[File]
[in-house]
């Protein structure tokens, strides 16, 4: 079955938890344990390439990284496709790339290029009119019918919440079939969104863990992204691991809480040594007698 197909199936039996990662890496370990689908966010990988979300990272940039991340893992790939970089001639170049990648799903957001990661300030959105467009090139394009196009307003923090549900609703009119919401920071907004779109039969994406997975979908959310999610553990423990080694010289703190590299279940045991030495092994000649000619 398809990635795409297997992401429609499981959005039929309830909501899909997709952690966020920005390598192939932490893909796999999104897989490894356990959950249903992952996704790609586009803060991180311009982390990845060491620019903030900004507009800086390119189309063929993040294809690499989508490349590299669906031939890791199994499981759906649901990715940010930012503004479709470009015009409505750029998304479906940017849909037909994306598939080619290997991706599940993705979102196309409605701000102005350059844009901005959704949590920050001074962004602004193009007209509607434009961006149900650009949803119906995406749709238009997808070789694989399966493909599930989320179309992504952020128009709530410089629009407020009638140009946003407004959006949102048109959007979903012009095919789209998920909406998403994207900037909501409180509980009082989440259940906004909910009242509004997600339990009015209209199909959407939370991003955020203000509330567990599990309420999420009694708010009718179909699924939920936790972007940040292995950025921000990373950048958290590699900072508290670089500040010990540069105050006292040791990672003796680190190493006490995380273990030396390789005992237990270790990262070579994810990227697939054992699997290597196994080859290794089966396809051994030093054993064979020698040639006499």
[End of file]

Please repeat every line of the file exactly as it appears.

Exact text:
[in-house]
């Protein structure tokens, strides 16, 4: 079955938890344990390439990284496709790339290029009119019918919440079939969104863990992204691991809480040594007698 197909199936039996990662890496370990689908966010990988979300990272940039991340893992790939970089001639170049990648799903957001990661300030959105467009090139394009196009307003923090549900609703009119919401920071907004779109039969994406997975979908959310999610553990423990080694010289703190590299279940045991030495092994000649000619 398809990635795409297997992401429609499981959005039929309830909501899909997709952690966020920005390598192939932490893909796999999104897989490894356990959950249903992952996704790609586009803060991180311009982390990845060491620019903030900004507009800086390119189309063929993040294809690499989508490349590299669906031939890791199994499981759906649901990715940010930012503004479709470009015009409505750029998304479906940017849909037909994306598939080619290997991706599940993705979102196309409605701000102005350059844009901005959704949590920050001074962004602004193009007209509607434009961006149900650009949803119906995406749709238009997808070789694989399966493909599930989320179309992504952020128009709530410089629009407020009638140009946003407004959006949102048109959007979903012009095919789209998920909406998403994207900037909501409180509980009082989440259940906004909910009242509004997600339990009015209209199909959407939370991003955020203000509330567990599990309420999420009694708010009718179909699924939920936790972007940040292995950025921000990373950048958290590699900072508290670089500040010990540069105050006292040791990672003796680190190493006490995380273990030396390789005992237990270790990262070579994810990227697939054992699997290597196994080859290794089966396809051994030093054993064979020698040639006499």